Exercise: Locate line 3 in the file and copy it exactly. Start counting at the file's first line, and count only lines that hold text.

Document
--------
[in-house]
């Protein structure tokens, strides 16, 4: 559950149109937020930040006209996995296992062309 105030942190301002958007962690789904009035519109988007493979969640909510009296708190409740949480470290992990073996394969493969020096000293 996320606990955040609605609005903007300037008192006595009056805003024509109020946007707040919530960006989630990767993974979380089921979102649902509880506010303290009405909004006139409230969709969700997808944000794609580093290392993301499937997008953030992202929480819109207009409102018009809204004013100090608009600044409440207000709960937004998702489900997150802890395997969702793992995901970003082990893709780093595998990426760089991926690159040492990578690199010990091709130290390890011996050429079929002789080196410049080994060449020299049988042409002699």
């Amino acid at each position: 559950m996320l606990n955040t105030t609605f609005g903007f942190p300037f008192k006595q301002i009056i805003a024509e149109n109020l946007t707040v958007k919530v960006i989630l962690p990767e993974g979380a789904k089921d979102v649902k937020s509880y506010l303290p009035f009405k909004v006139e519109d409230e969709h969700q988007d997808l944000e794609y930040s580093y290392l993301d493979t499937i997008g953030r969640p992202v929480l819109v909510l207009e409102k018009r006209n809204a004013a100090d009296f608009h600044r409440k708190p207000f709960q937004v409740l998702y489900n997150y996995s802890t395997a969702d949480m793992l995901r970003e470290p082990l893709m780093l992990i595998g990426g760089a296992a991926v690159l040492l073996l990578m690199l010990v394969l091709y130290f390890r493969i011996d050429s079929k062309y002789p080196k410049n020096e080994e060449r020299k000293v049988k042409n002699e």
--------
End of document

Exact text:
């Amino acid at each position: 559950m996320l606990n955040t105030t609605f609005g903007f942190p300037f008192k006595q301002i009056i805003a024509e149109n109020l946007t707040v958007k919530v960006i989630l962690p990767e993974g979380a789904k089921d979102v649902k937020s509880y506010l303290p009035f009405k909004v006139e519109d409230e969709h969700q988007d997808l944000e794609y930040s580093y290392l993301d493979t499937i997008g953030r969640p992202v929480l819109v909510l207009e409102k018009r006209n809204a004013a100090d009296f608009h600044r409440k708190p207000f709960q937004v409740l998702y489900n997150y996995s802890t395997a969702d949480m793992l995901r970003e470290p082990l893709m780093l992990i595998g990426g760089a296992a991926v690159l040492l073996l990578m690199l010990v394969l091709y130290f390890r493969i011996d050429s079929k062309y002789p080196k410049n020096e080994e060449r020299k000293v049988k042409n002699e």